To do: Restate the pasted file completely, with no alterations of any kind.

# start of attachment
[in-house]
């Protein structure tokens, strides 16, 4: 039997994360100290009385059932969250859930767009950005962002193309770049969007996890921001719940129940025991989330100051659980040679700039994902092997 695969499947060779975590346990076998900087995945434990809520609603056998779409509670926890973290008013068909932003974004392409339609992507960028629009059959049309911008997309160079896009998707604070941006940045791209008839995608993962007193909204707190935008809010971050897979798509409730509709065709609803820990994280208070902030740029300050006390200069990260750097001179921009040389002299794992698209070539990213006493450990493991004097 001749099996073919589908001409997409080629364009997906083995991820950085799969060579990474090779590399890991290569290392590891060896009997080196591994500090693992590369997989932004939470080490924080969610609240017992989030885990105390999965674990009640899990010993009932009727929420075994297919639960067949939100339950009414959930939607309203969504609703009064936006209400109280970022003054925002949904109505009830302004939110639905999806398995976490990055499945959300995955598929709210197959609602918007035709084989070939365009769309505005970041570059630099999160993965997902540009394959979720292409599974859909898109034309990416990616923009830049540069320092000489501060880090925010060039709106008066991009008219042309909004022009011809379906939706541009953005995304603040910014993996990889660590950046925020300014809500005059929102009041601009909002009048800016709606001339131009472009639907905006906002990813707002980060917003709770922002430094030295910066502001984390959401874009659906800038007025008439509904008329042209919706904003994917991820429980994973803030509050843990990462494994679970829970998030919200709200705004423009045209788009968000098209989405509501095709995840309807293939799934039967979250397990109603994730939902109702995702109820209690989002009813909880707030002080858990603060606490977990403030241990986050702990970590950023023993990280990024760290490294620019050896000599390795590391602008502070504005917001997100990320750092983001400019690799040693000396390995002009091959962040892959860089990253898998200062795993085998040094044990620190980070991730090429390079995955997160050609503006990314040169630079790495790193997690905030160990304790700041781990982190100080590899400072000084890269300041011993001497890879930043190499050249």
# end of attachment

[in-house]
């Protein structure tokens, strides 16, 4: 039997994360100290009385059932969250859930767009950005962002193309770049969007996890921001719940129940025991989330100051659980040679700039994902092997 695969499947060779975590346990076998900087995945434990809520609603056998779409509670926890973290008013068909932003974004392409339609992507960028629009059959049309911008997309160079896009998707604070941006940045791209008839995608993962007193909204707190935008809010971050897979798509409730509709065709609803820990994280208070902030740029300050006390200069990260750097001179921009040389002299794992698209070539990213006493450990493991004097 001749099996073919589908001409997409080629364009997906083995991820950085799969060579990474090779590399890991290569290392590891060896009997080196591994500090693992590369997989932004939470080490924080969610609240017992989030885990105390999965674990009640899990010993009932009727929420075994297919639960067949939100339950009414959930939607309203969504609703009064936006209400109280970022003054925002949904109505009830302004939110639905999806398995976490990055499945959300995955598929709210197959609602918007035709084989070939365009769309505005970041570059630099999160993965997902540009394959979720292409599974859909898109034309990416990616923009830049540069320092000489501060880090925010060039709106008066991009008219042309909004022009011809379906939706541009953005995304603040910014993996990889660590950046925020300014809500005059929102009041601009909002009048800016709606001339131009472009639907905006906002990813707002980060917003709770922002430094030295910066502001984390959401874009659906800038007025008439509904008329042209919706904003994917991820429980994973803030509050843990990462494994679970829970998030919200709200705004423009045209788009968000098209989405509501095709995840309807293939799934039967979250397990109603994730939902109702995702109820209690989002009813909880707030002080858990603060606490977990403030241990986050702990970590950023023993990280990024760290490294620019050896000599390795590391602008502070504005917001997100990320750092983001400019690799040693000396390995002009091959962040892959860089990253898998200062795993085998040094044990620190980070991730090429390079995955997160050609503006990314040169630079790495790193997690905030160990304790700041781990982190100080590899400072000084890269300041011993001497890879930043190499050249």